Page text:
Bristol Shakespeare Festival

Bristol Shakespeare Festival to take hiatus...

The Bristol Shakespeare Festival has announced that the annual volunteer-run festival dedicated to enhancing engagement with Shakespeare in Bristol will be taking a hiatus, with the future uncertain. 

The BSF board of directors has released the following statement:

The festival has been running in its current form for 12 years, since it was established as a Community Interest Company in 2012. In that time we have built a wonderfully unique annual programme of events including some the best touring Shakespeare in the UK, from full productions to experimental and devised performances. The festival has allowed us to utilise and celebrate outdoor, unusual and much-loved performance spaces across Bristol, including Brandon Hill Bowling Green, St George's Park, St Werberghs Amphitheatre, Windmill Hill City Farm, Leigh Woods, The Wardrobe, LocoKlub, the White Bear, Ashton Court, Blaise Estate, Redcliffe Caves, the Alma Tavern, The Rope Walk, the Clifton Zoo and many others.

We have collaborated with hundreds of touring theatre companies, both local and international, produced our own critically acclaimed musical Shakespeare performances since 2018, and worked with an Emmy award winning screenwriter to produce the world-first performance of "Shakespeare's Worst", written by The Simpson's producer Mike Reiss.

The festival has also received a number of accolades in this time, including the Prime Minister's Points of Light award for exemplary voluntary services to the arts in 2016, and an invite to Downing Street and Windsor Castle to events with both PM Rishi Sunak and HRH King Charles III in 2023.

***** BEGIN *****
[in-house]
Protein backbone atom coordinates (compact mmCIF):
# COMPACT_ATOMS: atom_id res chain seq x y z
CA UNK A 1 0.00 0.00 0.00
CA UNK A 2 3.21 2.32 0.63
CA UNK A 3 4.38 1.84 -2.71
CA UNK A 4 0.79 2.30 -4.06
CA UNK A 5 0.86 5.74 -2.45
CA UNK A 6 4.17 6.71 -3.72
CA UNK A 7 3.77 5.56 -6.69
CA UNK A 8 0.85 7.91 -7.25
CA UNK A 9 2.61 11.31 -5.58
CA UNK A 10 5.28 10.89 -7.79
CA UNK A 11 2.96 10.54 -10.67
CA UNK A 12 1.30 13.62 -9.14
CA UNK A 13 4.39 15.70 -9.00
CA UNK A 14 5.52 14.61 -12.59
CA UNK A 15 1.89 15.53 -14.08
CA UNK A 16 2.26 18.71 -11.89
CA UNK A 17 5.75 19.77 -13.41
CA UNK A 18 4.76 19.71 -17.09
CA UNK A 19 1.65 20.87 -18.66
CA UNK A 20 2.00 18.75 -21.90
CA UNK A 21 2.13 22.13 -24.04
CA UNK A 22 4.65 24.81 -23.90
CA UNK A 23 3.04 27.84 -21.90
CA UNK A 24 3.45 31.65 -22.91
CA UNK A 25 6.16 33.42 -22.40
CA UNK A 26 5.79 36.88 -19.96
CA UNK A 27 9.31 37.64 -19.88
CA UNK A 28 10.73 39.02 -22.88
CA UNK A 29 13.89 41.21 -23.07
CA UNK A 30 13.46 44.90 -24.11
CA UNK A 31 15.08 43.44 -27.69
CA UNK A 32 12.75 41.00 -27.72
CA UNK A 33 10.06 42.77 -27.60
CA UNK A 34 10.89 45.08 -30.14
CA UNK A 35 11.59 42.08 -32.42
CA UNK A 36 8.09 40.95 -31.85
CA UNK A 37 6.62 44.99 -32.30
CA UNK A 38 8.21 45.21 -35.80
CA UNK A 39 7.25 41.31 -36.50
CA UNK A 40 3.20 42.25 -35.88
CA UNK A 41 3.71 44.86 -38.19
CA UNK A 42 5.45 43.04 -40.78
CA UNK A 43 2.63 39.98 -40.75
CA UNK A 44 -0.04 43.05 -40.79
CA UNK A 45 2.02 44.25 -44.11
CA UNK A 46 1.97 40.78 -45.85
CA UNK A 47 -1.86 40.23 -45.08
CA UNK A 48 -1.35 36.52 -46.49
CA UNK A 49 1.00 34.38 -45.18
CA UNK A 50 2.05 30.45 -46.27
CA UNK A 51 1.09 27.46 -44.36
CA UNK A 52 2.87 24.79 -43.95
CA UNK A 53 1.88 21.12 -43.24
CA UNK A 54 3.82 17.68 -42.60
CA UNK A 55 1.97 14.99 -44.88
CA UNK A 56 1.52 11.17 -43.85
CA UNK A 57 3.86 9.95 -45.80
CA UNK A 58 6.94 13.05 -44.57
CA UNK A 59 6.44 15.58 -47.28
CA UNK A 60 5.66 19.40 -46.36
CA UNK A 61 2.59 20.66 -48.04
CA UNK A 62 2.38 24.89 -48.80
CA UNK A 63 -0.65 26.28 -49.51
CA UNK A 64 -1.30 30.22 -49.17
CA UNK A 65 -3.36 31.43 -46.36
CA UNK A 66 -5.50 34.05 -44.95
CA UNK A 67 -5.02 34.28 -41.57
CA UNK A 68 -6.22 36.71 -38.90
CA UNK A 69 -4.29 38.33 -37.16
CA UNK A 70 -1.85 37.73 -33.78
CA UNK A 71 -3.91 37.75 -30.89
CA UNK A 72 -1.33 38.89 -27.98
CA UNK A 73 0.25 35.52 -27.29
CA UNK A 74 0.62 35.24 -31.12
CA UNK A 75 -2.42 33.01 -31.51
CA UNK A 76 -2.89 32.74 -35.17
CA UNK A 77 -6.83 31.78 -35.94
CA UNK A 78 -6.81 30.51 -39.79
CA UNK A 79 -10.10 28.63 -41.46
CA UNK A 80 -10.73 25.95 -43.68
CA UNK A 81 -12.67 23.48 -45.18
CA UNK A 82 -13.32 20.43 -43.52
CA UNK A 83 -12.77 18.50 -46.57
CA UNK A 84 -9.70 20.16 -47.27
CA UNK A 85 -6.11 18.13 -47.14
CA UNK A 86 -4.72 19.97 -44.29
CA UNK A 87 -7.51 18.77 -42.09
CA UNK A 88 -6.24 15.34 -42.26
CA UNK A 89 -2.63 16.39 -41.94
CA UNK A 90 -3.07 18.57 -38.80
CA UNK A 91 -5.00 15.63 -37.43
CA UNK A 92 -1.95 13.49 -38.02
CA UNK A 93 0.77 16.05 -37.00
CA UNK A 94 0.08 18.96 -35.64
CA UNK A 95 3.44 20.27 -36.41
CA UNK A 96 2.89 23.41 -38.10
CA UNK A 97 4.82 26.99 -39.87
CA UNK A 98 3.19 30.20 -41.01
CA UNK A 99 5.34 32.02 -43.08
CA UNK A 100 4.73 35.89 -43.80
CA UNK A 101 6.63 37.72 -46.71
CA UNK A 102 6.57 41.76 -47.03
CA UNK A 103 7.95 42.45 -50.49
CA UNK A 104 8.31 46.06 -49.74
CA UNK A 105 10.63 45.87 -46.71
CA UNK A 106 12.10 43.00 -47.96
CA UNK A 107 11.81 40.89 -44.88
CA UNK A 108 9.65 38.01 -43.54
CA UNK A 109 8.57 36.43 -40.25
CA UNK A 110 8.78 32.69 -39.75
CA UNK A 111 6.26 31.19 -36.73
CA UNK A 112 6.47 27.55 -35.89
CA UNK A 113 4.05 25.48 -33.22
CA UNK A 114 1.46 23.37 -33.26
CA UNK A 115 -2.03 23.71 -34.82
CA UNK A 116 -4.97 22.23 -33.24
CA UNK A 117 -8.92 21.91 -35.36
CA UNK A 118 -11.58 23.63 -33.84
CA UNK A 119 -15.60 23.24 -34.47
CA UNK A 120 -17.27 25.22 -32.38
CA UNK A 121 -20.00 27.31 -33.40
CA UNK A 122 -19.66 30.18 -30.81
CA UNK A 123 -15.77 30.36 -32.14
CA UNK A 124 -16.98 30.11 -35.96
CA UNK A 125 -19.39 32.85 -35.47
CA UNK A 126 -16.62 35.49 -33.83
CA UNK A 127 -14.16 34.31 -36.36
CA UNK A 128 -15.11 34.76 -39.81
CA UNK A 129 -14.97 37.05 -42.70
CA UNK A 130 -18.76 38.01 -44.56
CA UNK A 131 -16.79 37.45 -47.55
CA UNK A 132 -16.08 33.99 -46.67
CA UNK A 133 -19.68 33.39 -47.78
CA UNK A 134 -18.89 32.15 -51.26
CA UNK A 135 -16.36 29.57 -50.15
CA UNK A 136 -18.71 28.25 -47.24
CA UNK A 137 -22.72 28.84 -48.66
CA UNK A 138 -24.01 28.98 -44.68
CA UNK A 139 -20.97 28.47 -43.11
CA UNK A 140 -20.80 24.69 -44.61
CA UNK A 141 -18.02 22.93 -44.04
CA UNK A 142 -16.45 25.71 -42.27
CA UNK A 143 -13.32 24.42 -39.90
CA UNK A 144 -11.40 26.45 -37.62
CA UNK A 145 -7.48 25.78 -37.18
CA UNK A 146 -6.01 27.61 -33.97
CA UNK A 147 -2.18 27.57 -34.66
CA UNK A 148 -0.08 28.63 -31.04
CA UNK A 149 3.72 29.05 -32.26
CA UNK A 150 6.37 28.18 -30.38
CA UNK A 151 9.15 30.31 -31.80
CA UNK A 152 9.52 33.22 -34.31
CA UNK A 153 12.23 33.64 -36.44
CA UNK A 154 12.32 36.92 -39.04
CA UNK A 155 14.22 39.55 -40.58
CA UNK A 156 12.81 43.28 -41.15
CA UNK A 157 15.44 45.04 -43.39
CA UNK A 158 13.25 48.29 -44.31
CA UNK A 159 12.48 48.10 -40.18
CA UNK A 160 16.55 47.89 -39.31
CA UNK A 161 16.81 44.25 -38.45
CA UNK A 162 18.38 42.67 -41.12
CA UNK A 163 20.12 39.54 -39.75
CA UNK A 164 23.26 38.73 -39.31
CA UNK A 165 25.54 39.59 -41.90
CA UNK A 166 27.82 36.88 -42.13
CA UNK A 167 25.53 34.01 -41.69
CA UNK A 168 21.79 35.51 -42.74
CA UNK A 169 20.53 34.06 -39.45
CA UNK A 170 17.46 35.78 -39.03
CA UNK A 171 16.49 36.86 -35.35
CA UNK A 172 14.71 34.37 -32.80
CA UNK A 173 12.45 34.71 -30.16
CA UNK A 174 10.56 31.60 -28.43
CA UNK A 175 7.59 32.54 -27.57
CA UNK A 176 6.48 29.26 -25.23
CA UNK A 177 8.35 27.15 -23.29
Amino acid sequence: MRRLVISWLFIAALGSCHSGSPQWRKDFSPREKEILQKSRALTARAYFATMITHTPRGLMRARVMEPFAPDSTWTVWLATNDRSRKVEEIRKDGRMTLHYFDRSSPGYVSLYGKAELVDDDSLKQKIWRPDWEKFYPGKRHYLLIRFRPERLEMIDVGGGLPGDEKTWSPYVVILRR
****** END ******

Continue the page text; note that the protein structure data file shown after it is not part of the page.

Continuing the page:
We are extremely proud to be completely volunteer-run, from the committee to our annual event stewards. We work on a very tight budget each year and promote our events tirelessly to ensure audiences in Bristol have access to an exciting, diverse and accessible programme. Our volunteers have brought their skills, passion and dedication to the festival and in return we hope to have helped with skill-building for arts-based careers, and forging new networks and relationships. 

It is no secret that both the arts and voluntary sectors have suffered immensely since Covid. We have seen a number of local and national institutions close their doors due to increasing costs and increasing difficulty in engaging volunteers to give their time, as well as increasing difficulty in obtaining affordable site licences and access to events spaces.

We have had a wonderful 12 years together running BSF, but feel it is now time to step away to make room for new leadership. We invite and welcome discussions with individuals who may be interested in taking the reins and preserving the festival's legacy for the future.  For now, the Shakespeare Festival is on hiatus with possible future closure.

We would like to thank our wonderful audiences and supporters for the last 12 years, as well as huge thanks to the touring companies, local performance spaces, and festival volunteers who have made the festival such a joy to be a part of. 

We have been proud to be a part of the rich and diverse festival scene in Bristol; this is something the city should be hugely protective of, and we send our love and endless respect to our fellow festival organisers who work tirelessly to make Bristol a creative and exciting place to be.

For any enquiries, please contact Suzanne Booth or Jacqui Ham: Director@bristolshakespeare.org.uk

- 18th Jan 2024 -